"First released in 2002, this provocative, critically acclaimed novel is now a major motion picture starring Bel Powley, Kristen Wiig, and Alexander Skarsg rd."
"PHOEBE GLOECKNER s comics first appeared in underground publications when she was in her teens. She is the author of the critically acclaimed works A Child s Life and Other Stories and The Diary of a Teenage Girl, as well as the illustrator of the annotated edition of J. G. Ballard s The Atrocity Exhibition. The recipient of an Inkpot Award (2000) and a Guggenheim Fellowship (2008), Gloeckner currently teaches at the University of Michigan s School of Art & Design."
Phoebe Gloeckner... is creating some of the edgiest work about young women's lives in any medium.--The New York Times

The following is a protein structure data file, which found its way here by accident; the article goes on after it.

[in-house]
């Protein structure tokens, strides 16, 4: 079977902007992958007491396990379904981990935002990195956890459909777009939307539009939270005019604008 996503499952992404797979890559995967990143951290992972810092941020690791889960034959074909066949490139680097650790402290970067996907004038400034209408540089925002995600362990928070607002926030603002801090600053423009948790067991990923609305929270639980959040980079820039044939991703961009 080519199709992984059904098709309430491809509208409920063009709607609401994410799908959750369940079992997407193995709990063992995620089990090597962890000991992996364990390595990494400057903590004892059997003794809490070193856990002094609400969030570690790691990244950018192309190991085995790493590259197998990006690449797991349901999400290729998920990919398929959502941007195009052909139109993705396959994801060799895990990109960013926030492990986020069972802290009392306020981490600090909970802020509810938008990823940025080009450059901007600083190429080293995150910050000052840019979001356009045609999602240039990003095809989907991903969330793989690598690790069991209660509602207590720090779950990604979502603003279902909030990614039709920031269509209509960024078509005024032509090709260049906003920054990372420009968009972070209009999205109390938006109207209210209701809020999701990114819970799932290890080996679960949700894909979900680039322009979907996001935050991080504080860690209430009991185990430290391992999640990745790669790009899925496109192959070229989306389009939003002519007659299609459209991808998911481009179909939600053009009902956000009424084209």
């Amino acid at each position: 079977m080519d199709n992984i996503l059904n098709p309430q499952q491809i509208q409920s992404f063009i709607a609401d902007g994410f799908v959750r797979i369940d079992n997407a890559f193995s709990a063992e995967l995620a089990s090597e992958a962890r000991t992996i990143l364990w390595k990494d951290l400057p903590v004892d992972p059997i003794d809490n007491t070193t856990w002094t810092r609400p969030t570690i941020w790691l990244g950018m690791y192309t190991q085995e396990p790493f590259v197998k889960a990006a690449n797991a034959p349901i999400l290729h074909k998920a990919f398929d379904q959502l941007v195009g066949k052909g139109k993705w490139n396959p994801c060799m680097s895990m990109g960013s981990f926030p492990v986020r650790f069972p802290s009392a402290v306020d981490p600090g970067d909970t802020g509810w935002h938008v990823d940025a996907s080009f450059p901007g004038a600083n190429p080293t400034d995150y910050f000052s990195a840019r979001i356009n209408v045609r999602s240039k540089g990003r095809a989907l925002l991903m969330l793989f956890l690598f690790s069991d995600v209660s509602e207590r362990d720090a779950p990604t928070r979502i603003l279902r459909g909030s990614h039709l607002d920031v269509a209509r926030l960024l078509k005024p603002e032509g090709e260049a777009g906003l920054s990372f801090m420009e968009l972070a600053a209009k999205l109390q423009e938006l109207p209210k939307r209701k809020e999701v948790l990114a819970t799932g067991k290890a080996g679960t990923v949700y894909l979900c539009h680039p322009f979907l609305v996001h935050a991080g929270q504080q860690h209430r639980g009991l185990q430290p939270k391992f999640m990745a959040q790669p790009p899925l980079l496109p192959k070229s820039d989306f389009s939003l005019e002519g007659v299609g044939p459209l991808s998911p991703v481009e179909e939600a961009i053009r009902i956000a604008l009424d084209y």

One of the most brutally honest, shocking, tender and beautiful portrayals of growing up female in America.--Salon It's the most honest depiction of sexuality in a long, long time; as a meditation on adolescence, it picks up a literary ball that's been only fitfully carried after Salinger.--Nerve.com I thought that Phoebe Gloeckner's story 'Minnie's Third Love' was one of the best comic stories I ever read in my life ... a masterpiece ... she's a great artist.--R. Crumb, cartoonist Intensity, thy name is Gloeckner... A complicated combination of standard written-through passages, comic strips and illustrations; it's about as far you can go into the realm of the novel without entirely relying on prose... A tough, necessary read.--Rolling Stone Phoebe Gloeckner's finely crafted drawings and emotionally powerful story-telling ability combine in this terrific collection to tell us painful, sympathetic, and hilariously human truths. --Bill Griffith, creator of Zippy the Pinhead A pitch-perfect, hauntingly beautiful, deeply empathic conjuring of female adolescence.--Bust magazine Minnie is one of the most believable teenage protagonists ever written, a complicated, contradictory child posing as a woman. Her 'Diary' is a page-turner of a very high order and a tour de force of emotional intensity and damage.--The San Francisco Chronicle